GX Red Linear: These are Logitech’s version of the famed Cherry MX Red switches. They’re linear and with an actuation distance of 1.9 mm and travel distance of 4 mm they’re pretty much the same as their Cherry counterparts, though they’re a slight bit heavier to click with a required force of 50G.

GX Brown Tactile: You guessed it: this is Logitech’s take on Cherry MX Browns. The actuation distance of 1.9 mm and travel distance of 4 mm again come very close to their Cherry counterparts, though the Logitech switches are a bit heavier to press at 50G. These are tactile.

GL Switches: These are specifically designed low profile switches. They’re made to match their non-low profile counterparts as (so there’s a linear, tactile, and clicky offering) but they have shorter travel and are designed for low profile keyboards.


Gateron


Gateron is another company that has started off focusing on making Cherry MX clones. Though they have a whole assortment of different switches you will usually see these Cherry-based ones in most gaming keyboards so that’s where we’re focusing on. Of course every company has slightly different feeling switches, even if they’re all based on the same principle. Gateron is known for having very smooth switches, which makes them a good brand to consider when you’re looking at linear switches in particular, doubly so because they offer a large lineup of linear switches where only the required force is different.

Clear: These are linear with a very low actuation force, making them feel very light. The actuation point and travel distance is pretty standard so it’s not the speediest feeling switch out there all things considered, but if you like a super light switch this is a very good one to consider.

Red: These are your basic Cherry red clones. It’s a linear switch.

Yellow: Is a slightly heavier version of the linear red switches.

Black: The heaviest linear switch in the ‘regular’ lineup.

Brown: Gateron’s take on the tactile Cherry brown switches.

Blue: This is a clicky switch and is Gateron’s version of the Cherry blues.

Green: This is a heavier version of the very clicky blue switches.


HyperX


HyperX are the makers of some of the most popular keyboards in the pro scene, and recently they’ve started using their own switches instead of Cherry MX switches. As you’ll see they haven’t been too adventurous in creating their own switches so far but that of course doesn’t make them bad or not worth checking out.

Red: This is HyperX’s take on the super popular red type switch. It’s a linear switch with the same actuation force as its Cherry counterpart though the travel distance and actuation force is shorter, making it feel a bit faster.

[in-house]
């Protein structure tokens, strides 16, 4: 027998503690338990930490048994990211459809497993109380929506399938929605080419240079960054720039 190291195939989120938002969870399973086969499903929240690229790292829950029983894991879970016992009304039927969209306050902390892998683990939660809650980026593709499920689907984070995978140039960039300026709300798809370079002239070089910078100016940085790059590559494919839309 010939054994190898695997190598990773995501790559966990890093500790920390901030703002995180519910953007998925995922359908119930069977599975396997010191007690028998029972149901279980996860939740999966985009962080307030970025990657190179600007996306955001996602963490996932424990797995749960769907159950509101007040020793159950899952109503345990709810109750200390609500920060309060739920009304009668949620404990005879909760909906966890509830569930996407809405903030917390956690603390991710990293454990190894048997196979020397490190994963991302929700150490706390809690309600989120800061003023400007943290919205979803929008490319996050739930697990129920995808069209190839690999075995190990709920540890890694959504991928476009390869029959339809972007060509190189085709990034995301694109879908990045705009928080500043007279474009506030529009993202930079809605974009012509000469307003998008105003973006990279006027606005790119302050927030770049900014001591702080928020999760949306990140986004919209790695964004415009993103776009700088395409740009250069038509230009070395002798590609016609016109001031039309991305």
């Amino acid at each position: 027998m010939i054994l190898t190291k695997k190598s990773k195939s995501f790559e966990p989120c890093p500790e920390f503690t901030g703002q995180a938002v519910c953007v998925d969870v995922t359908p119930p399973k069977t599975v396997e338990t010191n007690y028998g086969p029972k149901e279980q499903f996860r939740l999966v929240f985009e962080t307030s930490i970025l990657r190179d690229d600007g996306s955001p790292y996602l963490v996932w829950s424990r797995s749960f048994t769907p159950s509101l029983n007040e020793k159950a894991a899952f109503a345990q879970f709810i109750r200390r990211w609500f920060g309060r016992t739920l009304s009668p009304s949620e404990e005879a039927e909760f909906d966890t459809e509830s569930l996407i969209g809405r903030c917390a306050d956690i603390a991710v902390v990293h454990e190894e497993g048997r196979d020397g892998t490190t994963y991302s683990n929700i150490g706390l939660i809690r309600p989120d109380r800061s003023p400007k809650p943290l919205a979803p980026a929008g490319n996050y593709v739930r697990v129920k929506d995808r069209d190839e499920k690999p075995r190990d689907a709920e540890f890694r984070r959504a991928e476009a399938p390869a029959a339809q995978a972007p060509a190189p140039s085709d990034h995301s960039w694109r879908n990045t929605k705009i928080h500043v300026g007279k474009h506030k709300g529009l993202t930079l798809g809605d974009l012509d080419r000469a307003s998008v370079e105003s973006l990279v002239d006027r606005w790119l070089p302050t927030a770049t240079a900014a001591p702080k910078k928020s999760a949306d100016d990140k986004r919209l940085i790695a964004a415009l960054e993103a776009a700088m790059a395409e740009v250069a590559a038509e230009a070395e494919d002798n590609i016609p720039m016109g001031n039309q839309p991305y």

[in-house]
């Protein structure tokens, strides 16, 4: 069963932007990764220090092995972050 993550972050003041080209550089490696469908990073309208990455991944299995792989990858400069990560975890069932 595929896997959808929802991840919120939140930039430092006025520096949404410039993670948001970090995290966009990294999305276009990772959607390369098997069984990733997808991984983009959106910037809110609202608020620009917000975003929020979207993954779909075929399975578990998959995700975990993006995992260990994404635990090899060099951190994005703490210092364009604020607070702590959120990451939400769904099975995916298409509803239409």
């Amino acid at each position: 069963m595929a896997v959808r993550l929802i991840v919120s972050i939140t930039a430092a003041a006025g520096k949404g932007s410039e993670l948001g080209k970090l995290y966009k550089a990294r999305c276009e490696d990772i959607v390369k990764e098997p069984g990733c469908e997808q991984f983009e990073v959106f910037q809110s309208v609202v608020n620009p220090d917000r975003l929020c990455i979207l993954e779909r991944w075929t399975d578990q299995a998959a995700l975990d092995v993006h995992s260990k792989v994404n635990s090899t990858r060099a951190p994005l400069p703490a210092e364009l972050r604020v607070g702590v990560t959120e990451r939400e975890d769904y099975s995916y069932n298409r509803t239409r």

Aqua: This is a tactile switch that you could say is based on browns but the aqua switch is noticeably lighter with an actuation force of 45 grams versus the 55 grams of the Cherry MX brown.

Blue: This is HyperX’s clicky switch. Once again this is noticeably lighter than the Cherry MX that it’s based on, and that combined with the shorter overall travel makes it feel quite a bit faster.


Steelseries


SteelSeries uses Kailh switches in their boards but has recently been using OmniPoint switches in their boards. That is a linear switch with a customizable actuation point, ranging anywhere from 0.4 to 3.6 mm. What’s cool here is that this is configurable on a per-key basis. This means that you can set your WASD keys, for example, to be super light and have some of the more important keys be heavier so that you don’t accidentally chuck a grenade when you touch your key.


2 Comments on “Different keyboard switches explained”

  1. Hey, thank you for this little guide to these keyboard switches. I have been super into keyboards recently and even started my own blog. Not just on mechanical ones, but also on membrane keyboards, keyboards from around the world, and just how they have evolved.

    I am always looking for more information about computer keyboards and I’m glad there are a lot of others creating content around it too!

    Really love the website!

    1. Thanks for the kind words! Keyboards are indeed a super fun hobby to get into but it can get quite hard on the wallet after a while, haha. Good luck with the website and thanks again for the visit and kind words!